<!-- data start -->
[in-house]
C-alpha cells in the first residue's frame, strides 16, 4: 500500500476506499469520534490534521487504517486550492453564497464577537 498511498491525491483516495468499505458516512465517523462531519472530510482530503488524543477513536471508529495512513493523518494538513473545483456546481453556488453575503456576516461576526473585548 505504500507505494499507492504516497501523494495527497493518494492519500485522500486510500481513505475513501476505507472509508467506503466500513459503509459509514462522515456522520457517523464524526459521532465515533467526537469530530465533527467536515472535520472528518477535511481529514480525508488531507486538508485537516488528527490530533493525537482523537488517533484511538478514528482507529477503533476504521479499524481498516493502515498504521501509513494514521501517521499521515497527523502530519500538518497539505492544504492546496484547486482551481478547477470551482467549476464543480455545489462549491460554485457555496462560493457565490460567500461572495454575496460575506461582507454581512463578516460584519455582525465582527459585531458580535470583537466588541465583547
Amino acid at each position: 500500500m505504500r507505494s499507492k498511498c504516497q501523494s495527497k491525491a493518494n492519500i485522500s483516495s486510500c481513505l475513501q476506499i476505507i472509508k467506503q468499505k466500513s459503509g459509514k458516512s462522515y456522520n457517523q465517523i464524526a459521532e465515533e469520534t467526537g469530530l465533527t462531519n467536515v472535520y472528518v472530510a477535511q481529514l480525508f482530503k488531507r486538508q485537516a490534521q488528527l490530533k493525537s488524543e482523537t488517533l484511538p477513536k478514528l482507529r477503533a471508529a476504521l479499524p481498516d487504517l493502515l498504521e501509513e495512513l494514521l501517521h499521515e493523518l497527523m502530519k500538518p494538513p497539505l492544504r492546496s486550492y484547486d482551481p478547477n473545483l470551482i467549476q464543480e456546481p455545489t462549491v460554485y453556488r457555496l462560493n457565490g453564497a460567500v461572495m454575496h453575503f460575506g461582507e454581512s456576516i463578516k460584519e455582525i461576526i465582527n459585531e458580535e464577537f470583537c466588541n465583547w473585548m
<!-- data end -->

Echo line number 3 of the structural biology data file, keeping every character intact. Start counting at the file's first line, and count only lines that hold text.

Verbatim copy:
Amino acid at each position: 500500500m505504500r507505494s499507492k498511498c504516497q501523494s495527497k491525491a493518494n492519500i485522500s483516495s486510500c481513505l475513501q476506499i476505507i472509508k467506503q468499505k466500513s459503509g459509514k458516512s462522515y456522520n457517523q465517523i464524526a459521532e465515533e469520534t467526537g469530530l465533527t462531519n467536515v472535520y472528518v472530510a477535511q481529514l480525508f482530503k488531507r486538508q485537516a490534521q488528527l490530533k493525537s488524543e482523537t488517533l484511538p477513536k478514528l482507529r477503533a471508529a476504521l479499524p481498516d487504517l493502515l498504521e501509513e495512513l494514521l501517521h499521515e493523518l497527523m502530519k500538518p494538513p497539505l492544504r492546496s486550492y484547486d482551481p478547477n473545483l470551482i467549476q464543480e456546481p455545489t462549491v460554485y453556488r457555496l462560493n457565490g453564497a460567500v461572495m454575496h453575503f460575506g461582507e454581512s456576516i463578516k460584519e455582525i461576526i465582527n459585531e458580535e464577537f470583537c466588541n465583547w473585548m